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Swidish Parlament Motion
By Peter Vinthagen Simpson, The Local, 11 March 2010
Though the motion had the backing of members of five of the seven Swedish parliamentary parties, the vote's outcome was uncertain to the last as the parliamentary Committee on Foreign Affairs had recommended its rejection.
But with several centre-right politicians ignoring the recommendation and choosing to vote with the opposition, the motion was eventually passed by a single vote.Speaking to The Local prior to the vote, Left Party foreign policy spokesperson Hans Linde expressed his view that the time had come for Sweden to take a stand on the issue.
"Firstly, to hinder any repeat and to learn from history. Secondly, to encourage the development of democracy in Turkey - which includes dealing with their own history. Thirdly, to redress the wrongs committed against the victims and their descendants," Linde said.
The foreign affairs committee, in its comments on the motion, had argued for an open debate on the issue. It also stated that the persecution of the Armenians and other ethnic groups in 1915 would have constituted genocide according to the definition adopted by the United Nations in its 1948 genocide convention if it "had it been in force at the time."
But the committee stated that it does not consider it parliament's role to rule on human rights issues and that this should instead be addressed by "open research, open access to facts, and free debate."
Sweden's Minister of Foreign Affairs Carl Bildt agreed with the committee's position in comments on his blog on Thursday. Under the heading "Don't politicize history," Bildt wrote:
"A politicizing of history in this way risks undermining ongoing reconciliation processes, plays into the hands of those opposing normality in Armenia and reform in Turkey... and creating new tension in Swedish society."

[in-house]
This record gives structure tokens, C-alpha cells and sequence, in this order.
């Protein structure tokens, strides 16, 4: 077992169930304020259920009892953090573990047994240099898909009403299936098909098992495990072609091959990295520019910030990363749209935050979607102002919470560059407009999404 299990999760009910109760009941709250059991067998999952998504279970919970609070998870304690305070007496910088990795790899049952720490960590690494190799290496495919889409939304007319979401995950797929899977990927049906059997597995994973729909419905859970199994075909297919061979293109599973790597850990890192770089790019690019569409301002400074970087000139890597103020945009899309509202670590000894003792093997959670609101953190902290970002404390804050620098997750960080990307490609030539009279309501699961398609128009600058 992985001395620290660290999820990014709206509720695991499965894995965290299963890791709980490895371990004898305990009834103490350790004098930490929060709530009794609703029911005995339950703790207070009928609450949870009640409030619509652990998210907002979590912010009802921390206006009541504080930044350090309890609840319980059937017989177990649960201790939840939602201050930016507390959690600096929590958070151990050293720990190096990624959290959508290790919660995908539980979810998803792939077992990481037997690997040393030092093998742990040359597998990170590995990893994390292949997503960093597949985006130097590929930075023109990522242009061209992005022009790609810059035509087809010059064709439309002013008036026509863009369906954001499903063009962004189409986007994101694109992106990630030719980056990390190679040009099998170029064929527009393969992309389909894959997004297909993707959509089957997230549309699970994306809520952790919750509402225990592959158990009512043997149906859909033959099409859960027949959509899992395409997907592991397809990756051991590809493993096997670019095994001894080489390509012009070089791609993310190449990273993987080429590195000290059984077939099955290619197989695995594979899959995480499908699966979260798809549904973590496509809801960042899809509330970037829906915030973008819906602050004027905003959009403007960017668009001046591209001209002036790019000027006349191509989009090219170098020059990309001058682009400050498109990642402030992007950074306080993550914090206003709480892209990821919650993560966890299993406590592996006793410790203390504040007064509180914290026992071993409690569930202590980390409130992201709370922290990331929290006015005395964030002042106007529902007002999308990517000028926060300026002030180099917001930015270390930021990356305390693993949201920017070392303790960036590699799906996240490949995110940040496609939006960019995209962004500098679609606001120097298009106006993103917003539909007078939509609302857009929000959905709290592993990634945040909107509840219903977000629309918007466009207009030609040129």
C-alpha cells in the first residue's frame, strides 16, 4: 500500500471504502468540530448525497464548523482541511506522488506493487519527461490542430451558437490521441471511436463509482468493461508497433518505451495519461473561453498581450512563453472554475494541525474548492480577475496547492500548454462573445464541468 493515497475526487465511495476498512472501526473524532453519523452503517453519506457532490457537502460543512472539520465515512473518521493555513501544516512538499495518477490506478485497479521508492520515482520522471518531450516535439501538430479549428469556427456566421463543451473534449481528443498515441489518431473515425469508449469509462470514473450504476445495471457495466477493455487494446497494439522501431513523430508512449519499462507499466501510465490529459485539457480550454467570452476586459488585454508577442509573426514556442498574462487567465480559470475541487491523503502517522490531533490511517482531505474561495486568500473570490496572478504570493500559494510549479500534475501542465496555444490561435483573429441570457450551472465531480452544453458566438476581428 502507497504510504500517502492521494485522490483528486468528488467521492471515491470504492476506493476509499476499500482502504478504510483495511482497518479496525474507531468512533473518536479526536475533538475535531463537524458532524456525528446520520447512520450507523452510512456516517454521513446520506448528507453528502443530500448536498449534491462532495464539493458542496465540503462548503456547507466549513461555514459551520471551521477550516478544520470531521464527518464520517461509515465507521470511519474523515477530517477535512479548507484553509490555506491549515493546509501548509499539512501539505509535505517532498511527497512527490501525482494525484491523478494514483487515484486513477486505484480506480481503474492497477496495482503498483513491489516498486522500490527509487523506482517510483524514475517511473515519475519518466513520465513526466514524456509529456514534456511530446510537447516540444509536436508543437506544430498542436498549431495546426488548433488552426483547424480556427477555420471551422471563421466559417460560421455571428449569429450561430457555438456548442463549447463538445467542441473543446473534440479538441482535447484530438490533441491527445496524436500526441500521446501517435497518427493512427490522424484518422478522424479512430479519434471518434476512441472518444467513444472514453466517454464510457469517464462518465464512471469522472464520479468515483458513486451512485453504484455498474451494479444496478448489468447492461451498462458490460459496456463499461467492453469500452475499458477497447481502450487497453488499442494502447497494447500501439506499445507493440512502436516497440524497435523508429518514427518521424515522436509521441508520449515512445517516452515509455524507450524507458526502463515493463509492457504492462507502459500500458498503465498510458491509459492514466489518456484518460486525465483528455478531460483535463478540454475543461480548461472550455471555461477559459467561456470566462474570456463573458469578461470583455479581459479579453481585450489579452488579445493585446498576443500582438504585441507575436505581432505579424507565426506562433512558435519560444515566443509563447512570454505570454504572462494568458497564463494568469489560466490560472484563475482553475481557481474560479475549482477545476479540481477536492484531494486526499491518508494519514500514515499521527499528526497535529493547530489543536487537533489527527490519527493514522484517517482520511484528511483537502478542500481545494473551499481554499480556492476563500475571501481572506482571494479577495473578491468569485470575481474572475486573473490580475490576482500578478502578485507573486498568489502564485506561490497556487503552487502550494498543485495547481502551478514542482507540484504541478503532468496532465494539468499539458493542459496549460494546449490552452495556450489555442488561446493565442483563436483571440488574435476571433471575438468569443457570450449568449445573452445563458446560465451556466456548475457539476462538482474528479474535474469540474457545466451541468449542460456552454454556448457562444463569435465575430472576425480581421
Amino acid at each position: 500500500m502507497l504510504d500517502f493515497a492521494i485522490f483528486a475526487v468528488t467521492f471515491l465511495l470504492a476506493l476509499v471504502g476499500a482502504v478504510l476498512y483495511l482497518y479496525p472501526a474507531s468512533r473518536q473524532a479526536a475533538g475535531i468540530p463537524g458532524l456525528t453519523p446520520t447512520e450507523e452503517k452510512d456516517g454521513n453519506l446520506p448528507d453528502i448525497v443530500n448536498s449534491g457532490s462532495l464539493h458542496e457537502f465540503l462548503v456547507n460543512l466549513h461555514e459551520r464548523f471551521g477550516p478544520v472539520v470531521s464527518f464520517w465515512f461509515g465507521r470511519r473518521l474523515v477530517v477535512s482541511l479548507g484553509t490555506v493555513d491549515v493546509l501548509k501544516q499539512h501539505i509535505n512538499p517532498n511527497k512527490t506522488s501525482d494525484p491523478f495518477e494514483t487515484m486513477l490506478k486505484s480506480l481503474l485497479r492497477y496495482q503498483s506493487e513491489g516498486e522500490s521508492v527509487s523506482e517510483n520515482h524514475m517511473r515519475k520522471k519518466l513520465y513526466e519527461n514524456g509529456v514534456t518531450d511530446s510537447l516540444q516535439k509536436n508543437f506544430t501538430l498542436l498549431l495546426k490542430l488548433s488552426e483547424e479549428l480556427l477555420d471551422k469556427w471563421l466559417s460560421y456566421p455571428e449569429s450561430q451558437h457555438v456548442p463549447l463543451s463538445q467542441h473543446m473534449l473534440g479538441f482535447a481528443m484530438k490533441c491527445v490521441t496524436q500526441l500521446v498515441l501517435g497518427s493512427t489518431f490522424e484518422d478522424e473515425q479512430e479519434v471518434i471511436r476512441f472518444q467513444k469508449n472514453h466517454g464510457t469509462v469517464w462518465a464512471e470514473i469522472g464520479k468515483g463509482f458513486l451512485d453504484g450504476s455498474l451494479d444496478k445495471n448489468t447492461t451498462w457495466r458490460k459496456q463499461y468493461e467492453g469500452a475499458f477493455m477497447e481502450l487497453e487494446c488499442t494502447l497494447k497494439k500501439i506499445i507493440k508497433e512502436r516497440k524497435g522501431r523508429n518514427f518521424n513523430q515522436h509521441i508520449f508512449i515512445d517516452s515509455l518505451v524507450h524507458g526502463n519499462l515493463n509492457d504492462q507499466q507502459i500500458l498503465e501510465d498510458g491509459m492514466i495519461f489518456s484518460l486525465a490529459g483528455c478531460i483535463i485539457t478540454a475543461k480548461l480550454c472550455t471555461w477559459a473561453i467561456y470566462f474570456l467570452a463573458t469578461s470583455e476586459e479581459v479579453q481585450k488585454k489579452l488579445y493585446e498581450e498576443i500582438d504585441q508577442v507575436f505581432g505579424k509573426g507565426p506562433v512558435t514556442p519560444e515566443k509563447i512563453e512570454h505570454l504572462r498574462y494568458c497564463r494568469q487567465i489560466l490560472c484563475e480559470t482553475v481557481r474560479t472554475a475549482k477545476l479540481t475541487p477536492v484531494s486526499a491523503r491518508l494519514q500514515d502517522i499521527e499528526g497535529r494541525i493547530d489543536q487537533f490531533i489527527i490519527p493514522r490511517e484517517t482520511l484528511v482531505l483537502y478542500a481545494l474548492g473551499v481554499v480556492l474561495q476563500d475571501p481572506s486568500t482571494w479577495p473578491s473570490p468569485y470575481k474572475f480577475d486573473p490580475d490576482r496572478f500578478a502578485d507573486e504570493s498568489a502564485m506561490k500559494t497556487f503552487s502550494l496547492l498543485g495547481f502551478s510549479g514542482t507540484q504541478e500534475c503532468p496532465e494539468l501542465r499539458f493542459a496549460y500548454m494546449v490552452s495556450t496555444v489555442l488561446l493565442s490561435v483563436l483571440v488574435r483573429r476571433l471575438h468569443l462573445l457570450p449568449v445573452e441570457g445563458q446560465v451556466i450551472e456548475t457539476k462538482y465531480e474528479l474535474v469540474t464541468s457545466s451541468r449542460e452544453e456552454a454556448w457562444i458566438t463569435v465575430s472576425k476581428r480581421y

The committee concluded in its comments that the Turkish government has in recent years made some movement on the issue, with conferences arranged on the subject as well as broader media debate.
The Swedish parliament has voted on the issue before, even approving a report in 2000 recognizing the disappearance of as many as 2.5 million Armenians, Chaldeans, Syrians, Assyrians and Pontian Greeks from April 1915 as genocide. But the recognition was later withdrawn "on a technicality", Hans Linde told The Local.
"The parliament also voted against recognition (by 245 to 37) in 2008. The difference this time is that the Social Democrats have changed their position," he said.
Carl Bildt claimed in his statement that the Social Democrat parliamentary group was forced to change standpoint on the issue as a result of a party congress vote, arguing that there are "several that feel deep unease over this."
According to Sweden's Living History Forum, most researchers are now in agreement that the massacres constituted genocide according to the accepted 1948 UN definition. The exception to this is Turkish researchers. The Turkish government has never recognized the events as a genocide and it is illegal in Turkey to claim that it occurred.
The Living History Forum is a Swedish public authority which works with issues on tolerance, democracy and human rights from both a national and international perspective.
The Local has made attempts to contact the foreign policy spokespersons at the Centre and Liberal (Folkpartiet) parties for a comment.


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